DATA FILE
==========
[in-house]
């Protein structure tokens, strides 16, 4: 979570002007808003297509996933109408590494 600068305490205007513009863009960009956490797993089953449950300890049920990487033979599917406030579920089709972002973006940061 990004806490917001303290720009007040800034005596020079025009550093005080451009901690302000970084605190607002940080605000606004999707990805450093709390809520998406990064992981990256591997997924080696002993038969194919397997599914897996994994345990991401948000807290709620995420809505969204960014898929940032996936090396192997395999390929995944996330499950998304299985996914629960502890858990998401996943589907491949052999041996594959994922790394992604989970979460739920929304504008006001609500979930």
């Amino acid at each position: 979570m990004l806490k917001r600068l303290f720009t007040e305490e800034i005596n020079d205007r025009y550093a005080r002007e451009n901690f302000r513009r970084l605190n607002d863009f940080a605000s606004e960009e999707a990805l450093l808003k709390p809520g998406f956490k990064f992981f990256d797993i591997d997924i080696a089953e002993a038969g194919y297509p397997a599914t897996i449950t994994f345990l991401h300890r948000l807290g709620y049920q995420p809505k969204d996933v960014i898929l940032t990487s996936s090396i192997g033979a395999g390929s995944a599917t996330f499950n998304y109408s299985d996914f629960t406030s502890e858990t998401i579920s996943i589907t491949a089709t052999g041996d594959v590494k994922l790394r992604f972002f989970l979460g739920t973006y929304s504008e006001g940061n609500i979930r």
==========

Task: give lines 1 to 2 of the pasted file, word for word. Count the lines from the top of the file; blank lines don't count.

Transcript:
[in-house]
């Protein structure tokens, strides 16, 4: 979570002007808003297509996933109408590494 600068305490205007513009863009960009956490797993089953449950300890049920990487033979599917406030579920089709972002973006940061 990004806490917001303290720009007040800034005596020079025009550093005080451009901690302000970084605190607002940080605000606004999707990805450093709390809520998406990064992981990256591997997924080696002993038969194919397997599914897996994994345990991401948000807290709620995420809505969204960014898929940032996936090396192997395999390929995944996330499950998304299985996914629960502890858990998401996943589907491949052999041996594959994922790394992604989970979460739920929304504008006001609500979930």